Monday, May 23, 2005

Wind Energy: Nasa Funded Study Identifies 72 Terawatts of Global Wind Power Potential

Stanford researchers have produced a new map that pinpoints where the world's winds are fast enough to produce wind power. The map may help planners place wind turbines in locations that maximize power harnessed from winds and provide widely available low-cost energy. After analyzing more than 8,000 wind-speed measurements to identify the world's wind-power potential for the first time, Cristina Archer, a former postdoctoral fellow, and Mark Z. Jacobson, an associate professor of civil and environmental engineering, suggest that wind captured at specific locations, if even partially harnessed, can generate more than enough power to satisfy the world's energy demands. Their report appears in the May Journal of Geophysical Research-Atmospheres, a publication of the American Geophysical Union.

"The main implication of this study is that wind, for low-cost wind energy, is more widely available than was previously recognized," said Archer.

The researchers collected wind-speed measurements from approximately 7,500 surface stations and 500 balloon-launch stations to determine global wind speeds at 80 meters (300 feet) above the ground surface, which is the hub height of modern wind turbines. Using a new interpolation technique to estimate the wind speed at hub height, the authors reported that nearly 13 percent of the stations had average annual speeds strong enough for windpower generation.

Wind speeds of 6.9 meters per second (15 miles per hour) at hub height, referred to as wind power Class 3, were found in every region of the world. Some of the strongest winds were observed in Northern Europe, along the North Sea, while the southern tip of South America and the Australian island of Tasmania also featured sustained strong winds. North America had the greatest wind-power potential, however, with the most consistent winds found in the Great Lakes region and from ocean breezes along coasts. Overall, the researchers calculated hub-height winds traveled over the ocean at approximately 8.6 meters per second and at nearly 4.5 meters per second over land (20 and 10 miles per hour, respectively).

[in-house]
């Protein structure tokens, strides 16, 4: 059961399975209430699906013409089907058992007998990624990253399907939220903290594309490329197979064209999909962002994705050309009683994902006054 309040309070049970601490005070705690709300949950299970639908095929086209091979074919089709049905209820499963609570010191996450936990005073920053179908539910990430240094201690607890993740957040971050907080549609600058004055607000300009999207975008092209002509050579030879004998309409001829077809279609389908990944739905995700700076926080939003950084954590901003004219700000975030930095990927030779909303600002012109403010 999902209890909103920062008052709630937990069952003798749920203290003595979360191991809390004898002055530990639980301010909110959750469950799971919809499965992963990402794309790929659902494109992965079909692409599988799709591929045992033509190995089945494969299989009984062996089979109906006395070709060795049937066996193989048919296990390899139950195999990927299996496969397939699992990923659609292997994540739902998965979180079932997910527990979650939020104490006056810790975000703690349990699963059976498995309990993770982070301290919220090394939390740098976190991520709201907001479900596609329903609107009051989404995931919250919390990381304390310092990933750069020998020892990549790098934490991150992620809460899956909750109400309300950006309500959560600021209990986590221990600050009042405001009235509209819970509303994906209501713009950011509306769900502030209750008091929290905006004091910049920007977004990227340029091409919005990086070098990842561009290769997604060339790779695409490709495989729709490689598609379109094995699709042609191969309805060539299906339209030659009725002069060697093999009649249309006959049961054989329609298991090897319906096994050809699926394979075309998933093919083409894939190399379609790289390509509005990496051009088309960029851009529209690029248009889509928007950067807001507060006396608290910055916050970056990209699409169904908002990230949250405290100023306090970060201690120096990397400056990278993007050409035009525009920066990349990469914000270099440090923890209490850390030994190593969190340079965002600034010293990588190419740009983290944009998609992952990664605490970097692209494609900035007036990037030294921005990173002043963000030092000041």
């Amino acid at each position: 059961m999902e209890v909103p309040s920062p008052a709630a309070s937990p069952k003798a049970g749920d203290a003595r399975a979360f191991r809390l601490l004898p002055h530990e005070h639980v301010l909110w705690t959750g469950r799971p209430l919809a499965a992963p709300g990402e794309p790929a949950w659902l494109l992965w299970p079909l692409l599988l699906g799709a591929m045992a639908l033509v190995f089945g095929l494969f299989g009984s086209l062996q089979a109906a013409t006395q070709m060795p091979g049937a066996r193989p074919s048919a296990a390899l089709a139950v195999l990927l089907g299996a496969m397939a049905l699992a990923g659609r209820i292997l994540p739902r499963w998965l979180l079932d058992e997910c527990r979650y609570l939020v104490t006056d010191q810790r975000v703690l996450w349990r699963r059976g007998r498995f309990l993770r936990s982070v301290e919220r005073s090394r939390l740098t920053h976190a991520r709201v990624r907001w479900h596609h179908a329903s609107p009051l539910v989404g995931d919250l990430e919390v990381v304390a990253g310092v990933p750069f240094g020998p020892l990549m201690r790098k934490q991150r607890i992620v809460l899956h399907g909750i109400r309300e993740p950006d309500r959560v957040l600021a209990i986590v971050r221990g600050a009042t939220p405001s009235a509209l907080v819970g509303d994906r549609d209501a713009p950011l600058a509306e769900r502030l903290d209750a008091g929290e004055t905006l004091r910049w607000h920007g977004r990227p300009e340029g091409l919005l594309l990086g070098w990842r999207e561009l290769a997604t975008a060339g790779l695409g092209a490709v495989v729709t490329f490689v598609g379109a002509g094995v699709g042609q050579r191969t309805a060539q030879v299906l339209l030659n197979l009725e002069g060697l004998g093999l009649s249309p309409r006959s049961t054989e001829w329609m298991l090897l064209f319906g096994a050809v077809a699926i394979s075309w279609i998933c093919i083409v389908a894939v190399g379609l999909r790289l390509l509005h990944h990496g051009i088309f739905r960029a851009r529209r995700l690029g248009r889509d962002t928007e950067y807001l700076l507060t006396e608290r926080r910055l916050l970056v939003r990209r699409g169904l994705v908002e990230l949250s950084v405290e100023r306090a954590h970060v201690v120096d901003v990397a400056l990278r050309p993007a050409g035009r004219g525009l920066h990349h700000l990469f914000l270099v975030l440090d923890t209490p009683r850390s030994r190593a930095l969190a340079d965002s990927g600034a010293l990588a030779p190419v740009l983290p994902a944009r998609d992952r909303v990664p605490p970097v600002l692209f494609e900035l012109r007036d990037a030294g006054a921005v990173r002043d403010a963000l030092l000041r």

The authors found that the locations with sustainable Class 3 winds could produce approximately 72 terawatts, that's 72,000 Gigawatts or 72 million Megawatts. A terawatt is one trillion watts, the power generated by more than 500 nuclear reactors or thousands of coal-burning plants. Capturing even a fraction of those 72 terawatts could provide the 1.6 to 1.8 terawatts that made up the world's electricity usage in 2000. Converting as little as 20 percent of potential wind energy to electricity could satisfy the entirety of the world's energy demands.

The study, supported by NASA and Stanford's Global Climate and Energy Project, may assist in locating wind farms in regions known for strong and consistent breezes. In addition, the researchers suggest that the inland locations of many existing wind farms may explain their inefficiency.

"It is our hope that this study will foster more research in areas that were not covered by our data, or economic analyses of the barriers to the implementation of a wind-based global energy scenario," Archer said.

Update: The excellent group blog WorldChanging has an image of the Global Wind Power Map

Original Article on Stanford University's Website

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Blogger Engineer-Poet said...

James, there is only one N in "Identifies".

In 2003, the USA generated 3848 billion kWh of electricity and imported another net 6 billion kWh.  That's an average power of 440 gigawatts.  Total nameplate generation capacity in the USA is over 900 GW.